Keystroke delay data file. Used for SSH analysis.


eg "chaosreader infile", this is where a tcpdump/snoop file was created previously and chaosreader reads and processes it.
eg "chaosreader -s 10" this is where chaosreader runs tcpdump/snoop and generates the log file, in this case for 10 minutes, and then processes the result. Some OS's may not have tcpdump or snoop available so this will not work (instead you may be able to get Ethereal, run it, save to a file, then use normal mode). There is a master index.html and the report index.html in a sub dir, which is of the format out_YYYYMMDD-hhmm, eg "out_20031003-2221".
eg "chaosreader -S 5,12", this is where chaosreader runs tcpdump/snoop and generates many log files, in this case it samples 12 times for 5 minutes each. While this is running, the master index.html can be viewed to watch progress, which links to minor index.html reports in each sub directory.
eg "chaosreader -ve -z", (the -z), this is where a standalone capture was previously performed - and now you would like to reprocess the logs - perhaps with different options (in this case, "-ve"). It reads index.file to determine which capture logs to read.
eg "chaosreader -S 5", like standalone many - but runs forever (if you ever had the need?). Watch your disk space!

Note: this is a work in progress, some of the code is a little unpolished.


  • Run chaosreader in an empty directory.
  • Create small packet dumps. Chaosreader uses around 5x the dump size in memory. A 100Mb file could need 500Mb of RAM to process.
  • Your tcpdump may allow "-s0" (entire packet) instead of "-s9000".
  • Beware of using too much disk space, especially standalone mode.
  • If you capture too many small connections giving a huge index.html, try using the -m option to ignore small connections. eg "-m 1k".
  • snoop logs may actually work better. Snoop logs are based on RFC1761, however there are many variants of tcpdump/libpcap and this program cannot read them all. If you have Ethereal you can create snoop logs during the "save as" option. On Solaris use "snoop -o logfile".
  • tcpdump logs may not be portable between OSs that use different sized timestamps or endian.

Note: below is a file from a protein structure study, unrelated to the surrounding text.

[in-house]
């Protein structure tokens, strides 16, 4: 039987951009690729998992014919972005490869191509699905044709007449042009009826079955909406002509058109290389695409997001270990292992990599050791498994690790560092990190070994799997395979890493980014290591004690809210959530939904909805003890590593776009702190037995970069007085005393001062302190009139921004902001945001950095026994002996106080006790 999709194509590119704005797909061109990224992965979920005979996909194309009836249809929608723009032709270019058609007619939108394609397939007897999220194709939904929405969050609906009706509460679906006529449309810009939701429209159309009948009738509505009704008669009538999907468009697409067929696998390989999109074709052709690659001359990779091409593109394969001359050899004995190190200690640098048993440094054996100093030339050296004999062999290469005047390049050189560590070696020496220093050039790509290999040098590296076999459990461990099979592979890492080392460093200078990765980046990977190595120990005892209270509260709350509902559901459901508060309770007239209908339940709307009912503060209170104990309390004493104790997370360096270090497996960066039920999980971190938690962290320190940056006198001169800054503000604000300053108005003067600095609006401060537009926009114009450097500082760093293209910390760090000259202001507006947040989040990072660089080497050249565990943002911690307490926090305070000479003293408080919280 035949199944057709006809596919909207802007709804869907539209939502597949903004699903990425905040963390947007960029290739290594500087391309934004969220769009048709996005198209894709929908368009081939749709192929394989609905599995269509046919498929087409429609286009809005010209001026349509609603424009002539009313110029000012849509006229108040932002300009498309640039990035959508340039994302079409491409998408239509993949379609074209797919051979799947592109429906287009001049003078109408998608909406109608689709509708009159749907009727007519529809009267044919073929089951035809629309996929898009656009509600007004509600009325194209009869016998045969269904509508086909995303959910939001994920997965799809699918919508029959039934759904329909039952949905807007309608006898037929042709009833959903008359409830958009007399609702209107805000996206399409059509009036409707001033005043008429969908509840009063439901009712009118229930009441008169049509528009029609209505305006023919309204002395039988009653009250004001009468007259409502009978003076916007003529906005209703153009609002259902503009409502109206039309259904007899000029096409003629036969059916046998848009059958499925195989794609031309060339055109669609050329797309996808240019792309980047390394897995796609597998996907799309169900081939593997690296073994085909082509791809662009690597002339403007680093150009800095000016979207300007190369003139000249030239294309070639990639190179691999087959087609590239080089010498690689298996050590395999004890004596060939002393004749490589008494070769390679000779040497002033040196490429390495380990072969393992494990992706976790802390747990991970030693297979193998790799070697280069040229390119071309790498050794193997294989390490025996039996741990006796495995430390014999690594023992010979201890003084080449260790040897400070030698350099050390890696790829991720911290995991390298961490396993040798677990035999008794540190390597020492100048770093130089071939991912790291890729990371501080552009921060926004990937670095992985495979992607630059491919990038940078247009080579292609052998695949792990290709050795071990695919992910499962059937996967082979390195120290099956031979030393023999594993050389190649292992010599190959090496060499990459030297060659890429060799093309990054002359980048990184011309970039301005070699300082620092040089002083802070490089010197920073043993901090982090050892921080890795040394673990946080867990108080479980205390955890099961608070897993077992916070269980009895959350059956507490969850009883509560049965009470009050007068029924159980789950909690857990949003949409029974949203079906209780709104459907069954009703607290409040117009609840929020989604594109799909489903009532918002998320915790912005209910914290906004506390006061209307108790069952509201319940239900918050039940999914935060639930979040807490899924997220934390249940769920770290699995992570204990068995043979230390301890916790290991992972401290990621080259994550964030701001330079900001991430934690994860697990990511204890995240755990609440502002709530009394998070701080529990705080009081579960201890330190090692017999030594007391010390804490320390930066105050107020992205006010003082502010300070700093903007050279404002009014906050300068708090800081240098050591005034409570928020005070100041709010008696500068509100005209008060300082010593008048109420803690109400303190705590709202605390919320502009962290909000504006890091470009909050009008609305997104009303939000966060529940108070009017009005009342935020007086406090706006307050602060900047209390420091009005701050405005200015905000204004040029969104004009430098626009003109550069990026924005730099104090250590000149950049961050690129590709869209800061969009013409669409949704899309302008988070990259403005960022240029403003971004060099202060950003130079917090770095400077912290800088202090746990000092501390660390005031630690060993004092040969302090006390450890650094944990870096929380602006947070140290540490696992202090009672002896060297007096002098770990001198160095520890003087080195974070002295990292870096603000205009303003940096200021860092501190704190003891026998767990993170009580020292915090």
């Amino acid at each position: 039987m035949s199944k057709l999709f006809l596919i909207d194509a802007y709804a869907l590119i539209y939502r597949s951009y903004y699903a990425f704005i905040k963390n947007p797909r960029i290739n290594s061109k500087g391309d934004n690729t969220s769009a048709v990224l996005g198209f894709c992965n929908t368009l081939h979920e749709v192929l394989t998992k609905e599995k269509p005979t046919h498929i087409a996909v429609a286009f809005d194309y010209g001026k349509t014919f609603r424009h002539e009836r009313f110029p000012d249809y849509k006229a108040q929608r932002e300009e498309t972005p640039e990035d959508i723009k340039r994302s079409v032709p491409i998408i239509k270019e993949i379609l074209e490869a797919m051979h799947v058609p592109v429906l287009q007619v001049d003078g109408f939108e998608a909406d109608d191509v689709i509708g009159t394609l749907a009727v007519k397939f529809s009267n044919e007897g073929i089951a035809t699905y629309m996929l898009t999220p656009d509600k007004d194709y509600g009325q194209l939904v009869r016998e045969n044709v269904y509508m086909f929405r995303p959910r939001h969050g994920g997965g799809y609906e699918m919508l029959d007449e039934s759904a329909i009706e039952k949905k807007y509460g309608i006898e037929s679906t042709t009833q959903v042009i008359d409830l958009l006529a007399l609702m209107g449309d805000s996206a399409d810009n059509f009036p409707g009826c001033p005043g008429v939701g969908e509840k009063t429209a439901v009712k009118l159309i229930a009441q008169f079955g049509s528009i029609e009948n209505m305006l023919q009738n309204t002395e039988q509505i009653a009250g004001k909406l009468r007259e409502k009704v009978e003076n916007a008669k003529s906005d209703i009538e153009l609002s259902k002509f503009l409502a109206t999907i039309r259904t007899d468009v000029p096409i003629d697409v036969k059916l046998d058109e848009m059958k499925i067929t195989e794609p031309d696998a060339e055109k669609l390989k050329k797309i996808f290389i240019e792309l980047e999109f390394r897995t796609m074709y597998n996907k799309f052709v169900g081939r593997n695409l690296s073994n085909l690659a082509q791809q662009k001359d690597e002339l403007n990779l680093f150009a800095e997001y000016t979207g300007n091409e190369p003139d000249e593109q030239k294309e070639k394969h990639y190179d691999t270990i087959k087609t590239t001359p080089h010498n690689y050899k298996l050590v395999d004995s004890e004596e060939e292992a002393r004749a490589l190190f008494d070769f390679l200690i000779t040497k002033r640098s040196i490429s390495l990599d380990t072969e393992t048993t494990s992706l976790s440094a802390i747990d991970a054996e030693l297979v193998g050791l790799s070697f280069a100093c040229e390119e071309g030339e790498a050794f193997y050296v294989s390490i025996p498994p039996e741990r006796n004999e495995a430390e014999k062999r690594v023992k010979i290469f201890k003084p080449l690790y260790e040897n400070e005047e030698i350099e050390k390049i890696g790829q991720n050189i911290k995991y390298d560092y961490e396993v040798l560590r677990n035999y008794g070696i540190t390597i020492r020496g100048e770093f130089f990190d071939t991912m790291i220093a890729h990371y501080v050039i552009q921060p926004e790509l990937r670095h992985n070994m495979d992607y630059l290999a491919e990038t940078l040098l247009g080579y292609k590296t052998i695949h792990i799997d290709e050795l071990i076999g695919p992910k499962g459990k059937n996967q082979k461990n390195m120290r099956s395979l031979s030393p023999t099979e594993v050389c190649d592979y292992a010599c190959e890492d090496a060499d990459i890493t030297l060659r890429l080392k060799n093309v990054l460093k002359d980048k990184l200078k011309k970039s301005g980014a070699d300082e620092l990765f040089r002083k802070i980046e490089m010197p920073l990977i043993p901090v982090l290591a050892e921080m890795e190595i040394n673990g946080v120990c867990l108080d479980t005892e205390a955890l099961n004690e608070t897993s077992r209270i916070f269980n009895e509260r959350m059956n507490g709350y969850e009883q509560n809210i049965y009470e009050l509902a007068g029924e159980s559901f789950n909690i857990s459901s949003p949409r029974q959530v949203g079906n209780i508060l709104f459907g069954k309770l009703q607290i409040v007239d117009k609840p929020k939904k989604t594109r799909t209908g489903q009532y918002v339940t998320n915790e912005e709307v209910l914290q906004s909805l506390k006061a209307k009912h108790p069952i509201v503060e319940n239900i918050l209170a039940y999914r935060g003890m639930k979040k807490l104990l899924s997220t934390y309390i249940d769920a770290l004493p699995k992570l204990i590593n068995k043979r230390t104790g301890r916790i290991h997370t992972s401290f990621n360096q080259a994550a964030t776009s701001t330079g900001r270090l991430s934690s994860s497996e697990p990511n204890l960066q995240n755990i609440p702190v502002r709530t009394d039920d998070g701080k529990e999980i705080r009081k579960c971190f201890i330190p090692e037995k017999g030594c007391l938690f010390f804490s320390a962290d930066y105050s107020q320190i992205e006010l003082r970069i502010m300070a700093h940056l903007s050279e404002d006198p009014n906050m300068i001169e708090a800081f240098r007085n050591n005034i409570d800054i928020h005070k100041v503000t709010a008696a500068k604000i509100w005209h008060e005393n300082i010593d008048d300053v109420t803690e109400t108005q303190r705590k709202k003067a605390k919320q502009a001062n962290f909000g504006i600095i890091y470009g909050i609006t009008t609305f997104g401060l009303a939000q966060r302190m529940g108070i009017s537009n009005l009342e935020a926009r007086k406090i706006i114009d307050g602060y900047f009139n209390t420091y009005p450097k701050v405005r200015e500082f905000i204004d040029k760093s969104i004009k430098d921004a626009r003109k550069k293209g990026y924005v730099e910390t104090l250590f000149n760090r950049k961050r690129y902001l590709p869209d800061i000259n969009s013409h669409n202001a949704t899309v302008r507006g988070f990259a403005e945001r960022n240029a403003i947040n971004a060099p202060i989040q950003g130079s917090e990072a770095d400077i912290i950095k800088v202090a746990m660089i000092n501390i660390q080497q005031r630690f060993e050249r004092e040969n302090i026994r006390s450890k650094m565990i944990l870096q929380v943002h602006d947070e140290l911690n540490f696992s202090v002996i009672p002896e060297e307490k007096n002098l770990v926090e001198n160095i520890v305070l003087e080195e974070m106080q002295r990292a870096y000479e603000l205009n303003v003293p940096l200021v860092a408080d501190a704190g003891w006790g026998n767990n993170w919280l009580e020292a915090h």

• Logs are best created in a memory filesystem for speed, usually /tmp.
  • For X11 or VNC playbacks, first practise by replaying a recent captured session of your own. The biggest problem is color depth, your screen must match the capture. For X11 check authentication (xhost +), for VNC check the viewers options (-8bit, "Hextile", ...)
  • SSH analysis can be performed with the "sshkeydata" program as demonstrated on . chaosreader provides the input files (*.keydata) that sshkeydata analyses.


The following assumptions may cause problems (check for new vers):

  • A lower port number = the service type. Eg with ports 31247 and 23, the actual type of session is telnet (23). This may not work for some things (eg, VNC).
  • Time based order is more important for 2-way sessions (eg telnet), SEQ order is more import for 1-way transfers (eg ftp-data).
  • One particular TCP session isn't active for long enough that the SEQ number loops (or even wraps).


Example 1:

tcpdump -s9000 -w output1 # create tcpdump capture file
chaosreader output1 # extract recognised sessions, or,
chaosreader -ve output1 # gimme everything, or,
chaosreader -p 20,21,23 output1 # only ftp and telnet...
Example 2:

snoop -o output1 # create snoop capture file instead
chaosreader output1 # extract recognised sessions...
Example 3:

chaosreader -S 2,5 # Standalone, sniff network 5 times for 2 mins
each. View index.html for progress (or .text)


tcpdump(8), snoop(1M), chaosreader help page.


chaosreader was written by Brendan Gregg.

This manual page was written by Joao Eriberto Mota Filho <> for the Debian project (but may be used by others).

18 Nov 2016 chaosreader-0.96